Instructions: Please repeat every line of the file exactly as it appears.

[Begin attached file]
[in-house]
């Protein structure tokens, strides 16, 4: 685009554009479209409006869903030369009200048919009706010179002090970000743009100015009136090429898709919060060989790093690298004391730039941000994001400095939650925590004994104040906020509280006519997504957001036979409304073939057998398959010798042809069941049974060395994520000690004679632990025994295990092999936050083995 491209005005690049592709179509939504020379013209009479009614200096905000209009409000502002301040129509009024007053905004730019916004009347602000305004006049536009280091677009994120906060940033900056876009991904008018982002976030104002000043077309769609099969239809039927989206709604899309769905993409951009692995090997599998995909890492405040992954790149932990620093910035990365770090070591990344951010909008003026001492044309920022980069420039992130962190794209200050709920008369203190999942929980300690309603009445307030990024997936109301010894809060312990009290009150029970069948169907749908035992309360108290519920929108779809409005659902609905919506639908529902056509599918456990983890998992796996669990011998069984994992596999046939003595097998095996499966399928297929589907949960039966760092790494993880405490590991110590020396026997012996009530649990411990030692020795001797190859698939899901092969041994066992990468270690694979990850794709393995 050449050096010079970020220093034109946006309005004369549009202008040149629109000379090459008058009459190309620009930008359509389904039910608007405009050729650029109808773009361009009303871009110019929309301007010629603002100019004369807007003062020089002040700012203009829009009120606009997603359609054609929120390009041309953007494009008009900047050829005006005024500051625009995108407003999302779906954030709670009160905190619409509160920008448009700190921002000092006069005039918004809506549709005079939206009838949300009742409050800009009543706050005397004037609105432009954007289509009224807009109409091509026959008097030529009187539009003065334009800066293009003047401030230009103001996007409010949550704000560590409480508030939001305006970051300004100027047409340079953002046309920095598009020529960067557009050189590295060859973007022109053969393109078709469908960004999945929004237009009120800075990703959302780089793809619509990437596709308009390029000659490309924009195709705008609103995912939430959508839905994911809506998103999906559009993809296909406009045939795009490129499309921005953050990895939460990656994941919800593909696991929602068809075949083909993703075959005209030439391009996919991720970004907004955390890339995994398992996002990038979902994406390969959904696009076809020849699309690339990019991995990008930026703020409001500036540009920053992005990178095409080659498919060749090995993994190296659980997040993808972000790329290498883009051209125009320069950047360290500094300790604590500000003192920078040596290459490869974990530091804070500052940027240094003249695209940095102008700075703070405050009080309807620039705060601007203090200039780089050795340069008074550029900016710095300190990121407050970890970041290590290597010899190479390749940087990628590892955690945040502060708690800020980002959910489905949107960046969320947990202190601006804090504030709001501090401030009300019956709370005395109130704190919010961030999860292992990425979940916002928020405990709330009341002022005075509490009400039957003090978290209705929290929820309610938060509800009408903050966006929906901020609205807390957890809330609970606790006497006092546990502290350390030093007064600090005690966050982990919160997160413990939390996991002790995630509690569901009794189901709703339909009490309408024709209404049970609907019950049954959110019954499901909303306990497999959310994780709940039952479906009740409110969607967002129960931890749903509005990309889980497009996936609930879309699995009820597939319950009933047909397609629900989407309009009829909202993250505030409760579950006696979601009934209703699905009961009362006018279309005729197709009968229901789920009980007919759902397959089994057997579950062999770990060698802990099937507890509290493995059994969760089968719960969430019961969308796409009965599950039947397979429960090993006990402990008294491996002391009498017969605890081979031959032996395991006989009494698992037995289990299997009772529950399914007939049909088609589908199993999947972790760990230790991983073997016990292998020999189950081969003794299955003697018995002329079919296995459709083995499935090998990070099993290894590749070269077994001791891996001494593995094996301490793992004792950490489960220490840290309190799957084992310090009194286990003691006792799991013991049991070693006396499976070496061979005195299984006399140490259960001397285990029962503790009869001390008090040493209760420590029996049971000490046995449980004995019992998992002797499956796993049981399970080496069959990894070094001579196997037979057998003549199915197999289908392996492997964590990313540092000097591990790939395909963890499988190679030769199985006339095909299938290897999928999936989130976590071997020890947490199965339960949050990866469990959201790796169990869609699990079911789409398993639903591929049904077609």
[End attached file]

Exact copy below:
[in-house]
């Protein structure tokens, strides 16, 4: 685009554009479209409006869903030369009200048919009706010179002090970000743009100015009136090429898709919060060989790093690298004391730039941000994001400095939650925590004994104040906020509280006519997504957001036979409304073939057998398959010798042809069941049974060395994520000690004679632990025994295990092999936050083995 491209005005690049592709179509939504020379013209009479009614200096905000209009409000502002301040129509009024007053905004730019916004009347602000305004006049536009280091677009994120906060940033900056876009991904008018982002976030104002000043077309769609099969239809039927989206709604899309769905993409951009692995090997599998995909890492405040992954790149932990620093910035990365770090070591990344951010909008003026001492044309920022980069420039992130962190794209200050709920008369203190999942929980300690309603009445307030990024997936109301010894809060312990009290009150029970069948169907749908035992309360108290519920929108779809409005659902609905919506639908529902056509599918456990983890998992796996669990011998069984994992596999046939003595097998095996499966399928297929589907949960039966760092790494993880405490590991110590020396026997012996009530649990411990030692020795001797190859698939899901092969041994066992990468270690694979990850794709393995 050449050096010079970020220093034109946006309005004369549009202008040149629109000379090459008058009459190309620009930008359509389904039910608007405009050729650029109808773009361009009303871009110019929309301007010629603002100019004369807007003062020089002040700012203009829009009120606009997603359609054609929120390009041309953007494009008009900047050829005006005024500051625009995108407003999302779906954030709670009160905190619409509160920008448009700190921002000092006069005039918004809506549709005079939206009838949300009742409050800009009543706050005397004037609105432009954007289509009224807009109409091509026959008097030529009187539009003065334009800066293009003047401030230009103001996007409010949550704000560590409480508030939001305006970051300004100027047409340079953002046309920095598009020529960067557009050189590295060859973007022109053969393109078709469908960004999945929004237009009120800075990703959302780089793809619509990437596709308009390029000659490309924009195709705008609103995912939430959508839905994911809506998103999906559009993809296909406009045939795009490129499309921005953050990895939460990656994941919800593909696991929602068809075949083909993703075959005209030439391009996919991720970004907004955390890339995994398992996002990038979902994406390969959904696009076809020849699309690339990019991995990008930026703020409001500036540009920053992005990178095409080659498919060749090995993994190296659980997040993808972000790329290498883009051209125009320069950047360290500094300790604590500000003192920078040596290459490869974990530091804070500052940027240094003249695209940095102008700075703070405050009080309807620039705060601007203090200039780089050795340069008074550029900016710095300190990121407050970890970041290590290597010899190479390749940087990628590892955690945040502060708690800020980002959910489905949107960046969320947990202190601006804090504030709001501090401030009300019956709370005395109130704190919010961030999860292992990425979940916002928020405990709330009341002022005075509490009400039957003090978290209705929290929820309610938060509800009408903050966006929906901020609205807390957890809330609970606790006497006092546990502290350390030093007064600090005690966050982990919160997160413990939390996991002790995630509690569901009794189901709703339909009490309408024709209404049970609907019950049954959110019954499901909303306990497999959310994780709940039952479906009740409110969607967002129960931890749903509005990309889980497009996936609930879309699995009820597939319950009933047909397609629900989407309009009829909202993250505030409760579950006696979601009934209703699905009961009362006018279309005729197709009968229901789920009980007919759902397959089994057997579950062999770990060698802990099937507890509290493995059994969760089968719960969430019961969308796409009965599950039947397979429960090993006990402990008294491996002391009498017969605890081979031959032996395991006989009494698992037995289990299997009772529950399914007939049909088609589908199993999947972790760990230790991983073997016990292998020999189950081969003794299955003697018995002329079919296995459709083995499935090998990070099993290894590749070269077994001791891996001494593995094996301490793992004792950490489960220490840290309190799957084992310090009194286990003691006792799991013991049991070693006396499976070496061979005195299984006399140490259960001397285990029962503790009869001390008090040493209760420590029996049971000490046995449980004995019992998992002797499956796993049981399970080496069959990894070094001579196997037979057998003549199915197999289908392996492997964590990313540092000097591990790939395909963890499988190679030769199985006339095909299938290897999928999936989130976590071997020890947490199965339960949050990866469990959201790796169990869609699990079911789409398993639903591929049904077609």